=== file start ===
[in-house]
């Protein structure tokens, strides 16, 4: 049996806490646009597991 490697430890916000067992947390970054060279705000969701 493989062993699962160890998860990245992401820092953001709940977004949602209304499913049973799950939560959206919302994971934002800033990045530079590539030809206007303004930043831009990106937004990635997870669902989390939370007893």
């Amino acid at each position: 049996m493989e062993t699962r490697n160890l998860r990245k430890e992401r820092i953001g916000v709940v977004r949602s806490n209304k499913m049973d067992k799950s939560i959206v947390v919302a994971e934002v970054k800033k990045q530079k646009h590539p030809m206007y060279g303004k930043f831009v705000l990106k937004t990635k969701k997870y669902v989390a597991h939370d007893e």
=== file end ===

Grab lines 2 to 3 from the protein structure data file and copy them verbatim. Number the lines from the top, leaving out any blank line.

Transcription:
């Protein structure tokens, strides 16, 4: 049996806490646009597991 490697430890916000067992947390970054060279705000969701 493989062993699962160890998860990245992401820092953001709940977004949602209304499913049973799950939560959206919302994971934002800033990045530079590539030809206007303004930043831009990106937004990635997870669902989390939370007893």
């Amino acid at each position: 049996m493989e062993t699962r490697n160890l998860r990245k430890e992401r820092i953001g916000v709940v977004r949602s806490n209304k499913m049973d067992k799950s939560i959206v947390v919302a994971e934002v970054k800033k990045q530079k646009h590539p030809m206007y060279g303004k930043f831009v705000l990106k937004t990635k969701k997870y669902v989390a597991h939370d007893e």